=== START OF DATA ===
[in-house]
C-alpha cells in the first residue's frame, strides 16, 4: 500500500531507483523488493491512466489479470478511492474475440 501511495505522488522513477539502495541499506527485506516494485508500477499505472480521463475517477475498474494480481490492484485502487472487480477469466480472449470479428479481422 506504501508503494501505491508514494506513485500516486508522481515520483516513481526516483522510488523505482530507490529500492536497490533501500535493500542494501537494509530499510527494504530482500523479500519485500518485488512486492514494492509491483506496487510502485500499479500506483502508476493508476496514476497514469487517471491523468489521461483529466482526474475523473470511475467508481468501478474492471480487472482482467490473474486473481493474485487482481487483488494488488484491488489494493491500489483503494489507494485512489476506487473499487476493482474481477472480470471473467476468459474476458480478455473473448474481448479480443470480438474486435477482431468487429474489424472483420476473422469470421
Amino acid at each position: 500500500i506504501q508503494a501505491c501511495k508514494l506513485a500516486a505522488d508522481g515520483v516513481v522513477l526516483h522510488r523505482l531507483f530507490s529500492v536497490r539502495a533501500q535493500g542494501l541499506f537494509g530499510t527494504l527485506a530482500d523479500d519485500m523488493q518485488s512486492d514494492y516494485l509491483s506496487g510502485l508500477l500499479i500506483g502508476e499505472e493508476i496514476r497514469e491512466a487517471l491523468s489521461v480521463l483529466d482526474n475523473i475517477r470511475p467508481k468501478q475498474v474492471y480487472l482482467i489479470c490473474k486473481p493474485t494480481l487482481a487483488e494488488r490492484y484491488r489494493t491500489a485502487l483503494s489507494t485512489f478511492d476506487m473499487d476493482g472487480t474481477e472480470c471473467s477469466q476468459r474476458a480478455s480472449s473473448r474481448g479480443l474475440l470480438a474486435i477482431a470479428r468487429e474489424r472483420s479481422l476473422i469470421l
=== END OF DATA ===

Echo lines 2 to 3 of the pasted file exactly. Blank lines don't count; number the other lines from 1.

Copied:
C-alpha cells in the first residue's frame, strides 16, 4: 500500500531507483523488493491512466489479470478511492474475440 501511495505522488522513477539502495541499506527485506516494485508500477499505472480521463475517477475498474494480481490492484485502487472487480477469466480472449470479428479481422 506504501508503494501505491508514494506513485500516486508522481515520483516513481526516483522510488523505482530507490529500492536497490533501500535493500542494501537494509530499510527494504530482500523479500519485500518485488512486492514494492509491483506496487510502485500499479500506483502508476493508476496514476497514469487517471491523468489521461483529466482526474475523473470511475467508481468501478474492471480487472482482467490473474486473481493474485487482481487483488494488488484491488489494493491500489483503494489507494485512489476506487473499487476493482474481477472480470471473467476468459474476458480478455473473448474481448479480443470480438474486435477482431468487429474489424472483420476473422469470421
Amino acid at each position: 500500500i506504501q508503494a501505491c501511495k508514494l506513485a500516486a505522488d508522481g515520483v516513481v522513477l526516483h522510488r523505482l531507483f530507490s529500492v536497490r539502495a533501500q535493500g542494501l541499506f537494509g530499510t527494504l527485506a530482500d523479500d519485500m523488493q518485488s512486492d514494492y516494485l509491483s506496487g510502485l508500477l500499479i500506483g502508476e499505472e493508476i496514476r497514469e491512466a487517471l491523468s489521461v480521463l483529466d482526474n475523473i475517477r470511475p467508481k468501478q475498474v474492471y480487472l482482467i489479470c490473474k486473481p493474485t494480481l487482481a487483488e494488488r490492484y484491488r489494493t491500489a485502487l483503494s489507494t485512489f478511492d476506487m473499487d476493482g472487480t474481477e472480470c471473467s477469466q476468459r474476458a480478455s480472449s473473448r474481448g479480443l474475440l470480438a474486435i477482431a470479428r468487429e474489424r472483420s479481422l476473422i469470421l